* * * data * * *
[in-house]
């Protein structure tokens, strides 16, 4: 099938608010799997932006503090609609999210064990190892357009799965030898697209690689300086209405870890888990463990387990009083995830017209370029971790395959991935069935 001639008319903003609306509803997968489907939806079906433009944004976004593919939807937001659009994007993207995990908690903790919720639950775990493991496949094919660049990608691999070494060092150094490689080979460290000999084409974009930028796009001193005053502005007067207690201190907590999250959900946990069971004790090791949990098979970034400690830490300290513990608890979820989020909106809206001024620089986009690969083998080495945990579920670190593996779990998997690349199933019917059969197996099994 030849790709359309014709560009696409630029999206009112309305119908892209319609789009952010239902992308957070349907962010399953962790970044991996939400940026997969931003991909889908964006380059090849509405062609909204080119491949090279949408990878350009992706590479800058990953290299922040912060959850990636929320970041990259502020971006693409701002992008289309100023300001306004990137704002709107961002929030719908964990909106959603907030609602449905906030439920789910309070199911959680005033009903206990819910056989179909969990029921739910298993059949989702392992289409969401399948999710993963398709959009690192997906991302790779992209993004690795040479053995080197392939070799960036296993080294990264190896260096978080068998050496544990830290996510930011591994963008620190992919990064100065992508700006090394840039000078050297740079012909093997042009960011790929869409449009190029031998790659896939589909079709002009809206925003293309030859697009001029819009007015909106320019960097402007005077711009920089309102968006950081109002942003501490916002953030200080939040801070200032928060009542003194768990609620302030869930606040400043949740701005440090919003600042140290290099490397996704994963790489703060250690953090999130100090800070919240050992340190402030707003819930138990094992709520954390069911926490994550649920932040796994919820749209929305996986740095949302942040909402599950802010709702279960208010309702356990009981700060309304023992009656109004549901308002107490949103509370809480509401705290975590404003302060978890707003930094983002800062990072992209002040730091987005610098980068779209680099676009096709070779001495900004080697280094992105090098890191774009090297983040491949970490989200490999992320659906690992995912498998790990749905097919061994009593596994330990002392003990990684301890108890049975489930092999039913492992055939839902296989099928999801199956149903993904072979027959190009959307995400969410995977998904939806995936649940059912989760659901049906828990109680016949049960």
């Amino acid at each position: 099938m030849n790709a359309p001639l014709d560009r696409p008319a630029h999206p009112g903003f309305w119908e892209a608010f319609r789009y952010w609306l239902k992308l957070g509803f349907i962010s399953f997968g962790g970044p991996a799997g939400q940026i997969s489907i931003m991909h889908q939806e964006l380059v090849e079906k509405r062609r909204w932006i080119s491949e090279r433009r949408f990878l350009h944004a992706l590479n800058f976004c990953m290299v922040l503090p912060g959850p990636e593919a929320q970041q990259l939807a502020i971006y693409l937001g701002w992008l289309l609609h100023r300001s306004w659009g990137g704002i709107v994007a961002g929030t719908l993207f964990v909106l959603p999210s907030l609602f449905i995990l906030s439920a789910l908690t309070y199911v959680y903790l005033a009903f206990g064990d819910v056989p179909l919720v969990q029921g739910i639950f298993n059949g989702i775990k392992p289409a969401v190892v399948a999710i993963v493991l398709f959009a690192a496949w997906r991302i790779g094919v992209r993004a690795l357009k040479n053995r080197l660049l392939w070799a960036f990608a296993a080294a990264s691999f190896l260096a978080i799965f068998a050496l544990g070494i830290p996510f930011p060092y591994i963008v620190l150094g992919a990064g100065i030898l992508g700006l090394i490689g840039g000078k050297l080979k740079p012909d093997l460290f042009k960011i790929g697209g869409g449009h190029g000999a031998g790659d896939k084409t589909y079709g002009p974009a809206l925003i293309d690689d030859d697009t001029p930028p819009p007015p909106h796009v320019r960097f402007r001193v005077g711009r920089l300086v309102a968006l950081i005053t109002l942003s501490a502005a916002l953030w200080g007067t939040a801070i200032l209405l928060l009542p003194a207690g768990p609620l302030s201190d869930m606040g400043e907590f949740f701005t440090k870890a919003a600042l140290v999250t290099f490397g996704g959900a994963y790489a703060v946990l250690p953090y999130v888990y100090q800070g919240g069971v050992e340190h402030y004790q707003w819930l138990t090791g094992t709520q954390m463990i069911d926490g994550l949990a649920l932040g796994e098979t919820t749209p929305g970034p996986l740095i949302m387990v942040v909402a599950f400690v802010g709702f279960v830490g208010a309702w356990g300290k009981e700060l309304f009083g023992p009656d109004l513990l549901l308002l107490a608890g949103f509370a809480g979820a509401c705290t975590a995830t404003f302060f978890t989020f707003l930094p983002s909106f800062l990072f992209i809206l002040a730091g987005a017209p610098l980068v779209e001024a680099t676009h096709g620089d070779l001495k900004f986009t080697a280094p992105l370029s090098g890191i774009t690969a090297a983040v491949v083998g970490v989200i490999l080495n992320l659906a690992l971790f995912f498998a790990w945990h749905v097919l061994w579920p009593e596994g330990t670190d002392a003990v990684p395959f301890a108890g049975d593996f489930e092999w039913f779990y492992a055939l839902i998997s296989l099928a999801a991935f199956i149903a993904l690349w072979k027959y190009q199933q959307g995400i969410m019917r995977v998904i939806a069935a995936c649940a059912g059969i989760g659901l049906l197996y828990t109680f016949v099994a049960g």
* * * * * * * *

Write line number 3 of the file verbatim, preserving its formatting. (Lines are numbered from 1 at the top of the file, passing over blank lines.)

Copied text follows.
């Amino acid at each position: 099938m030849n790709a359309p001639l014709d560009r696409p008319a630029h999206p009112g903003f309305w119908e892209a608010f319609r789009y952010w609306l239902k992308l957070g509803f349907i962010s399953f997968g962790g970044p991996a799997g939400q940026i997969s489907i931003m991909h889908q939806e964006l380059v090849e079906k509405r062609r909204w932006i080119s491949e090279r433009r949408f990878l350009h944004a992706l590479n800058f976004c990953m290299v922040l503090p912060g959850p990636e593919a929320q970041q990259l939807a502020i971006y693409l937001g701002w992008l289309l609609h100023r300001s306004w659009g990137g704002i709107v994007a961002g929030t719908l993207f964990v909106l959603p999210s907030l609602f449905i995990l906030s439920a789910l908690t309070y199911v959680y903790l005033a009903f206990g064990d819910v056989p179909l919720v969990q029921g739910i639950f298993n059949g989702i775990k392992p289409a969401v190892v399948a999710i993963v493991l398709f959009a690192a496949w997906r991302i790779g094919v992209r993004a690795l357009k040479n053995r080197l660049l392939w070799a960036f990608a296993a080294a990264s691999f190896l260096a978080i799965f068998a050496l544990g070494i830290p996510f930011p060092y591994i963008v620190l150094g992919a990064g100065i030898l992508g700006l090394i490689g840039g000078k050297l080979k740079p012909d093997l460290f042009k960011i790929g697209g869409g449009h190029g000999a031998g790659d896939k084409t589909y079709g002009p974009a809206l925003i293309d690689d030859d697009t001029p930028p819009p007015p909106h796009v320019r960097f402007r001193v005077g711009r920089l300086v309102a968006l950081i005053t109002l942003s501490a502005a916002l953030w200080g007067t939040a801070i200032l209405l928060l009542p003194a207690g768990p609620l302030s201190d869930m606040g400043e907590f949740f701005t440090k870890a919003a600042l140290v999250t290099f490397g996704g959900a994963y790489a703060v946990l250690p953090y999130v888990y100090q800070g919240g069971v050992e340190h402030y004790q707003w819930l138990t090791g094992t709520q954390m463990i069911d926490g994550l949990a649920l932040g796994e098979t919820t749209p929305g970034p996986l740095i949302m387990v942040v909402a599950f400690v802010g709702f279960v830490g208010a309702w356990g300290k009981e700060l309304f009083g023992p009656d109004l513990l549901l308002l107490a608890g949103f509370a809480g979820a509401c705290t975590a995830t404003f302060f978890t989020f707003l930094p983002s909106f800062l990072f992209i809206l002040a730091g987005a017209p610098l980068v779209e001024a680099t676009h096709g620089d070779l001495k900004f986009t080697a280094p992105l370029s090098g890191i774009t690969a090297a983040v491949v083998g970490v989200i490999l080495n992320l659906a690992l971790f995912f498998a790990w945990h749905v097919l061994w579920p009593e596994g330990t670190d002392a003990v990684p395959f301890a108890g049975d593996f489930e092999w039913f779990y492992a055939l839902i998997s296989l099928a999801a991935f199956i149903a993904l690349w072979k027959y190009q199933q959307g995400i969410m019917r995977v998904i939806a069935a995936c649940a059912g059969i989760g659901l049906l197996y828990t109680f016949v099994a049960g």